Who are Australia’s First Nations Parliamentarians?

Australian parliament will see a number of First Nations parliamentarians - together we can do much more!

May 26 is National Sorry Day.

This day commemorates Aboriginal and Torres Strait Islander people who were forcibly removed from their families under Australian government’s policies during the Assimilation era (1910 to 1970).

The first National Sorry Day was held on 26 May 1998 and on 13 February 2008, then Prime Minister Kevin Rudd delivered an apology to members of the Stolen Generations.

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This is the right time to reflect on the equal participation of First Nations people in the federal parliament to create a shared meaning and purpose for all Australians.

No doubt the new parliament will be going to be one of the most diverse in years. However, the total percentage of First Nations peoples in the Federal Parliament is mere 4.4 percent. 

Voted in:

  • Linda Burney, NSW Labor Member for Barton and new Indigenous Australians Minister.
  • Marion Scrymgour, NT Labor Member for Lingiari.
  • Gordon Reid, NSW Labor Member for Robertson.
  • Lidia Thorpe, Greens Senator for Victoria and spokeswoman for Indigenous Affairs.
  • Dorinda Cox, Greens Senator for Western Australia.
  • Malarndirri McArthy, Labor Senator for Northern Territory.
  • Jacinta Nampijinpa Price, Country Liberal Senator for Northern Territory.
  • Jana Stewart, Labor Senator for Victoria.

Existing Senators:

  • Pat Dodson, Labor Senator for Western Australia
  • Jacqui Lambie, Jacqui Lambie Network Senator for Tasmania

Voted out:

  • Ken Wyatt, Liberal Member for Hasluck and former Indigenous Australians minister.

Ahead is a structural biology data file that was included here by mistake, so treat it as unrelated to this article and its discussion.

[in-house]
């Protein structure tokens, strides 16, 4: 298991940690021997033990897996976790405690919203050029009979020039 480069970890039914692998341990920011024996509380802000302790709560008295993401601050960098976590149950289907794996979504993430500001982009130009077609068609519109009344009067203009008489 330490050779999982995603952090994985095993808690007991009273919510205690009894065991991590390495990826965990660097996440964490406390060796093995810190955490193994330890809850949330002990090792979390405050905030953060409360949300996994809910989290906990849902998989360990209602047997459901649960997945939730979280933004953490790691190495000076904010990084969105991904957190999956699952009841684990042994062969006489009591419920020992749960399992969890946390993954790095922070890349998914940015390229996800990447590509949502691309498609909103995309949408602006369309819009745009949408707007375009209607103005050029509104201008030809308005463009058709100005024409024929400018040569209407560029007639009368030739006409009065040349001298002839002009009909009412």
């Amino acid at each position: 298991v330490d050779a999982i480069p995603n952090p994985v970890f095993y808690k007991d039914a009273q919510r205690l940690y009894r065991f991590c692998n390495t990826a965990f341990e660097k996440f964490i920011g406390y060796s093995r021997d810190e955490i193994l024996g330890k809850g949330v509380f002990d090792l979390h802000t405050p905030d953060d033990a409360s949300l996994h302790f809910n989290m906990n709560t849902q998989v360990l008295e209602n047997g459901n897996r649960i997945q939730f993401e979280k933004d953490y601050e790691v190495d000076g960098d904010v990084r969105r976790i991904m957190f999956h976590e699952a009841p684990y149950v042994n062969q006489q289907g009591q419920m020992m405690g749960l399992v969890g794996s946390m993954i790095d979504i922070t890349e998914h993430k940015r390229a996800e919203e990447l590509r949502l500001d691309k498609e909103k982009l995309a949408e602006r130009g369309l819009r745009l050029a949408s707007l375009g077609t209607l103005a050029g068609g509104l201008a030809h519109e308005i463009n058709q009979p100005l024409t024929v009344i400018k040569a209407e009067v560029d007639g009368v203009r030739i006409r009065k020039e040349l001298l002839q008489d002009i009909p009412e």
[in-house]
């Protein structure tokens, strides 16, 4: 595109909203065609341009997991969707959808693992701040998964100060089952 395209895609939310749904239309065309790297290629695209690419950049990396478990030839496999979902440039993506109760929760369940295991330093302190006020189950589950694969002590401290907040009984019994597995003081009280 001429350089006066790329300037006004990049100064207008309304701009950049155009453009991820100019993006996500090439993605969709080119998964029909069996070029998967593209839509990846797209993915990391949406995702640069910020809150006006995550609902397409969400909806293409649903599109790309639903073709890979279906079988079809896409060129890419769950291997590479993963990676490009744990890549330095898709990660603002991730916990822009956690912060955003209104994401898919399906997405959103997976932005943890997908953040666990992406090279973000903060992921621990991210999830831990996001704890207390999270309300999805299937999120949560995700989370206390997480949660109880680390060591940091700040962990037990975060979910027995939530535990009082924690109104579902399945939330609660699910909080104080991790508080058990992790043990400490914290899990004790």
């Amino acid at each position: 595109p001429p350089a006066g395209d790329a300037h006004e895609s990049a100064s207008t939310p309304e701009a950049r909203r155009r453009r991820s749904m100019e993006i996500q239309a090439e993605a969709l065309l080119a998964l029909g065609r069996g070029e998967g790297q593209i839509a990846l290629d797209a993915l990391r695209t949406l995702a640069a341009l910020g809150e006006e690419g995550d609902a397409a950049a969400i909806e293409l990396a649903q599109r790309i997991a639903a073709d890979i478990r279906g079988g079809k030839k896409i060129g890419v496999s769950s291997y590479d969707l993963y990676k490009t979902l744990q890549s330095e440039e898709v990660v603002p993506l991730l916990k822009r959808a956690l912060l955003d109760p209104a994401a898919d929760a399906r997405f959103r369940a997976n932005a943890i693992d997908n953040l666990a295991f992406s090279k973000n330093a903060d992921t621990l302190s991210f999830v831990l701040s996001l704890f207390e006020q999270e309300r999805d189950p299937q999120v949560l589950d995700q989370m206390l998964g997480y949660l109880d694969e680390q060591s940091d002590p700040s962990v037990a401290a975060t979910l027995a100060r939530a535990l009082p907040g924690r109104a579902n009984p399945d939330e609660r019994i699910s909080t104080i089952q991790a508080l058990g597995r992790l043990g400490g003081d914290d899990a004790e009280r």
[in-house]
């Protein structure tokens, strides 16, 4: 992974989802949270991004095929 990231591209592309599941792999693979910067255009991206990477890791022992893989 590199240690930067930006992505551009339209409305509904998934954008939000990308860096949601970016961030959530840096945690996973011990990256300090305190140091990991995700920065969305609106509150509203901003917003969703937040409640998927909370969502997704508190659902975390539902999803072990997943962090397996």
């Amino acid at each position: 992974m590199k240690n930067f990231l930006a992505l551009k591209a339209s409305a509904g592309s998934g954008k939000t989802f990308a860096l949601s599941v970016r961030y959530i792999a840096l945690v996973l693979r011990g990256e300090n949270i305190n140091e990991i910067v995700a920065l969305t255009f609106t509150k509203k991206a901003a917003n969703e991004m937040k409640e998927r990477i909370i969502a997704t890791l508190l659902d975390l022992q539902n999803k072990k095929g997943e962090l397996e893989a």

This parliament will also see a number of First Nations parliamentarians but we can do much more!

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Five years ago, the Uluru Statement from the Heart that was endorsed by more than 250 Aboriginal and Torres Strait Islander leaders. First Nations leaders have also put forward two potential dates for a referendum: either May 27, 2023 (anniversary of the 1967 Indigenous referendum), or January 27, 2024 (day after Australia Day).

Prime Minister Anthony Albanese in his acceptance speech has already acknowledged Indigenous Australians. He said: “On behalf of the Australian Labor Party, I commit to the Uluru Statement.”

All eyes are now set on Linda Burney who would become the first female Aboriginal minister for Indigenous affairs. She recently told The Sydney Morning Herald: “This is an exercise in nation-building, and this will change Australia. It’s just so exciting.”

On this Sorry Day, as always, Australia’s multicultural communities stand with the First nations people in sharing their grief, suffering and injustice.

WATCH: Intergenerational Trauma Animation by The Healing Foundation